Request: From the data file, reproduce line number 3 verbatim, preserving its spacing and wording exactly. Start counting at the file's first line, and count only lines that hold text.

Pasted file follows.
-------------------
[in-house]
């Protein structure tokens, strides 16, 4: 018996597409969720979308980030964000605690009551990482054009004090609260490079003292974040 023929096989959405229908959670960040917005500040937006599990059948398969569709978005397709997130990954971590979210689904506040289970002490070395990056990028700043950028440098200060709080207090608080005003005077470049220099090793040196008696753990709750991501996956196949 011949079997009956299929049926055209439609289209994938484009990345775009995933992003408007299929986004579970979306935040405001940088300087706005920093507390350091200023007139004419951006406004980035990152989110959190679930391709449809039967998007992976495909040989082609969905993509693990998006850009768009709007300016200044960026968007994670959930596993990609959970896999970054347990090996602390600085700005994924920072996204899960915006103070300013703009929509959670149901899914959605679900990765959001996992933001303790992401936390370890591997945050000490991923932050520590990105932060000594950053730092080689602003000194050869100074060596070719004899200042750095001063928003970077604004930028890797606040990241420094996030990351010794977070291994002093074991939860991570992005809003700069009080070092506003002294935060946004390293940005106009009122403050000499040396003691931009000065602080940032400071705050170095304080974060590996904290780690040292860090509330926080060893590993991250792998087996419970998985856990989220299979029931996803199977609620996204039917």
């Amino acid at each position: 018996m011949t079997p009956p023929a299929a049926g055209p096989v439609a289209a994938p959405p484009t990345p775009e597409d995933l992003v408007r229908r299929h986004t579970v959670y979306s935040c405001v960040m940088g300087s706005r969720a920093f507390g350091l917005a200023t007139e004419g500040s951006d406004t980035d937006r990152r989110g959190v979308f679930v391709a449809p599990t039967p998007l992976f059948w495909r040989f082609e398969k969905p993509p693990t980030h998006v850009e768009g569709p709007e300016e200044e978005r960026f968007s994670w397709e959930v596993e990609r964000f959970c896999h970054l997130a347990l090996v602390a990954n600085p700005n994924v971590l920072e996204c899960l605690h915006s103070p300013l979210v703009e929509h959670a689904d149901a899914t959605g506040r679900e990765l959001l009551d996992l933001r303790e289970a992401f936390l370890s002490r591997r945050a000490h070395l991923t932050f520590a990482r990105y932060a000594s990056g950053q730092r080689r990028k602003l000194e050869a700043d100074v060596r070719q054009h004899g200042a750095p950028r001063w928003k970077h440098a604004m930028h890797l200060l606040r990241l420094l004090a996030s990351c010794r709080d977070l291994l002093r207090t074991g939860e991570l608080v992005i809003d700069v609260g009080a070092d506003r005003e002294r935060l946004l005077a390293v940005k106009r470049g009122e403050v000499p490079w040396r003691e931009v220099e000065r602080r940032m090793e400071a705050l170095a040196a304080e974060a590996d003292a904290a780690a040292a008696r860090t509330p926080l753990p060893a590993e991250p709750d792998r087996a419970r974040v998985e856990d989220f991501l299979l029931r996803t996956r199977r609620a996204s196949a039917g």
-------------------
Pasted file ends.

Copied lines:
């Amino acid at each position: 018996m011949t079997p009956p023929a299929a049926g055209p096989v439609a289209a994938p959405p484009t990345p775009e597409d995933l992003v408007r229908r299929h986004t579970v959670y979306s935040c405001v960040m940088g300087s706005r969720a920093f507390g350091l917005a200023t007139e004419g500040s951006d406004t980035d937006r990152r989110g959190v979308f679930v391709a449809p599990t039967p998007l992976f059948w495909r040989f082609e398969k969905p993509p693990t980030h998006v850009e768009g569709p709007e300016e200044e978005r960026f968007s994670w397709e959930v596993e990609r964000f959970c896999h970054l997130a347990l090996v602390a990954n600085p700005n994924v971590l920072e996204c899960l605690h915006s103070p300013l979210v703009e929509h959670a689904d149901a899914t959605g506040r679900e990765l959001l009551d996992l933001r303790e289970a992401f936390l370890s002490r591997r945050a000490h070395l991923t932050f520590a990482r990105y932060a000594s990056g950053q730092r080689r990028k602003l000194e050869a700043d100074v060596r070719q054009h004899g200042a750095p950028r001063w928003k970077h440098a604004m930028h890797l200060l606040r990241l420094l004090a996030s990351c010794r709080d977070l291994l002093r207090t074991g939860e991570l608080v992005i809003d700069v609260g009080a070092d506003r005003e002294r935060l946004l005077a390293v940005k106009r470049g009122e403050v000499p490079w040396r003691e931009v220099e000065r602080r940032m090793e400071a705050l170095a040196a304080e974060a590996d003292a904290a780690a040292a008696r860090t509330p926080l753990p060893a590993e991250p709750d792998r087996a419970r974040v998985e856990d989220f991501l299979l029931r996803t996956r199977r609620a996204s196949a039917g």